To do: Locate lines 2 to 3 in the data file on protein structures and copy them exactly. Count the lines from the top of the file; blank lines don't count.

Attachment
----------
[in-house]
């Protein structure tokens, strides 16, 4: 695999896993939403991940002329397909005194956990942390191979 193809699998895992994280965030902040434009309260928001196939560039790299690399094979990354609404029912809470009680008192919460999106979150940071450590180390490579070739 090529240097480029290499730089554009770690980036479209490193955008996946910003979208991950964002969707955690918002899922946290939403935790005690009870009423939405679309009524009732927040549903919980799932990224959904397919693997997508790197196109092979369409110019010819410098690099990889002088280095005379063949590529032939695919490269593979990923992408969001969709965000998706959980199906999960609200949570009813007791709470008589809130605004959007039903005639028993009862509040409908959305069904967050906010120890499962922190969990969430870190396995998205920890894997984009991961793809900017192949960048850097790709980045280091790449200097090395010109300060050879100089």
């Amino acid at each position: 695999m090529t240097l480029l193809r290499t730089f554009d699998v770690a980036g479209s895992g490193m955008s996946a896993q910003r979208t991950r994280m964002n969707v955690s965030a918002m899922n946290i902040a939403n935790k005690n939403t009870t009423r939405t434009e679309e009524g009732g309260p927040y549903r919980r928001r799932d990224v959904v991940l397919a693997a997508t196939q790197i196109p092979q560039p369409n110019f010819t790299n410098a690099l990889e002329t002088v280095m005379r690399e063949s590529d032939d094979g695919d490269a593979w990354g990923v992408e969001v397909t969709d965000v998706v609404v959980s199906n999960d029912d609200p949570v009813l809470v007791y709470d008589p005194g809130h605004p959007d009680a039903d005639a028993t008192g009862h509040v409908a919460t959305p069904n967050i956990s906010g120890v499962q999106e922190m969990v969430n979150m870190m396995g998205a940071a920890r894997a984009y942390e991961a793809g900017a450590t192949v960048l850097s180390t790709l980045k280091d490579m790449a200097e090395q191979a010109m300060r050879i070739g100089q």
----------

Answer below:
């Protein structure tokens, strides 16, 4: 695999896993939403991940002329397909005194956990942390191979 193809699998895992994280965030902040434009309260928001196939560039790299690399094979990354609404029912809470009680008192919460999106979150940071450590180390490579070739 090529240097480029290499730089554009770690980036479209490193955008996946910003979208991950964002969707955690918002899922946290939403935790005690009870009423939405679309009524009732927040549903919980799932990224959904397919693997997508790197196109092979369409110019010819410098690099990889002088280095005379063949590529032939695919490269593979990923992408969001969709965000998706959980199906999960609200949570009813007791709470008589809130605004959007039903005639028993009862509040409908959305069904967050906010120890499962922190969990969430870190396995998205920890894997984009991961793809900017192949960048850097790709980045280091790449200097090395010109300060050879100089």
């Amino acid at each position: 695999m090529t240097l480029l193809r290499t730089f554009d699998v770690a980036g479209s895992g490193m955008s996946a896993q910003r979208t991950r994280m964002n969707v955690s965030a918002m899922n946290i902040a939403n935790k005690n939403t009870t009423r939405t434009e679309e009524g009732g309260p927040y549903r919980r928001r799932d990224v959904v991940l397919a693997a997508t196939q790197i196109p092979q560039p369409n110019f010819t790299n410098a690099l990889e002329t002088v280095m005379r690399e063949s590529d032939d094979g695919d490269a593979w990354g990923v992408e969001v397909t969709d965000v998706v609404v959980s199906n999960d029912d609200p949570v009813l809470v007791y709470d008589p005194g809130h605004p959007d009680a039903d005639a028993t008192g009862h509040v409908a919460t959305p069904n967050i956990s906010g120890v499962q999106e922190m969990v969430n979150m870190m396995g998205a940071a920890r894997a984009y942390e991961a793809g900017a450590t192949v960048l850097s180390t790709l980045k280091d490579m790449a200097e090395q191979a010109m300060r050879i070739g100089q």